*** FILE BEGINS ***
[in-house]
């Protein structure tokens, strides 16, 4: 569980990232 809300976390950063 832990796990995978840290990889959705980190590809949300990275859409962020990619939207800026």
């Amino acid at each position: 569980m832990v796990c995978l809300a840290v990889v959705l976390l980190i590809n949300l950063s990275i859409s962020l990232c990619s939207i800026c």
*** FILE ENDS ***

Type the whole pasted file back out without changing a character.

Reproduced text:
[in-house]
């Protein structure tokens, strides 16, 4: 569980990232 809300976390950063 832990796990995978840290990889959705980190590809949300990275859409962020990619939207800026």
């Amino acid at each position: 569980m832990v796990c995978l809300a840290v990889v959705l976390l980190i590809n949300l950063s990275i859409s962020l990232c990619s939207i800026c």